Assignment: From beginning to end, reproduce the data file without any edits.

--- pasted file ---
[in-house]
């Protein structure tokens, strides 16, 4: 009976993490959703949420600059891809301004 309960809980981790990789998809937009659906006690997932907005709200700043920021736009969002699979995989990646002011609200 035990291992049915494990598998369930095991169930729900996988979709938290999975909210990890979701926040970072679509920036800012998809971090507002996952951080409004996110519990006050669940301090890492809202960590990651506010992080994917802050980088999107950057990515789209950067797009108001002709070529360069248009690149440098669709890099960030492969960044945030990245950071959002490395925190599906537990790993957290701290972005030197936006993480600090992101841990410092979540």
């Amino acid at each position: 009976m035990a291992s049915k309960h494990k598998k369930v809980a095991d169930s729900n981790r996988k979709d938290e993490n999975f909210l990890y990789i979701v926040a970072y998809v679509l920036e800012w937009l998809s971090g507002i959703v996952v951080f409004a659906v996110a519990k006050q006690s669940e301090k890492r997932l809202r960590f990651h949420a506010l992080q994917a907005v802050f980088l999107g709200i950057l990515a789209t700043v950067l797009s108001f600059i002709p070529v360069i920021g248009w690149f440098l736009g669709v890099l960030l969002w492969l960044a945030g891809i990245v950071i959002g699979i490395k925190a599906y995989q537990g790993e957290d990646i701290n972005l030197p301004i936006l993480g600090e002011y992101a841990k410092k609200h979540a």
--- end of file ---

[in-house]
């Protein structure tokens, strides 16, 4: 009976993490959703949420600059891809301004 309960809980981790990789998809937009659906006690997932907005709200700043920021736009969002699979995989990646002011609200 035990291992049915494990598998369930095991169930729900996988979709938290999975909210990890979701926040970072679509920036800012998809971090507002996952951080409004996110519990006050669940301090890492809202960590990651506010992080994917802050980088999107950057990515789209950067797009108001002709070529360069248009690149440098669709890099960030492969960044945030990245950071959002490395925190599906537990790993957290701290972005030197936006993480600090992101841990410092979540």
């Amino acid at each position: 009976m035990a291992s049915k309960h494990k598998k369930v809980a095991d169930s729900n981790r996988k979709d938290e993490n999975f909210l990890y990789i979701v926040a970072y998809v679509l920036e800012w937009l998809s971090g507002i959703v996952v951080f409004a659906v996110a519990k006050q006690s669940e301090k890492r997932l809202r960590f990651h949420a506010l992080q994917a907005v802050f980088l999107g709200i950057l990515a789209t700043v950067l797009s108001f600059i002709p070529v360069i920021g248009w690149f440098l736009g669709v890099l960030l969002w492969l960044a945030g891809i990245v950071i959002g699979i490395k925190a599906y995989q537990g790993e957290d990646i701290n972005l030197p301004i936006l993480g600090e002011y992101a841990k410092k609200h979540a």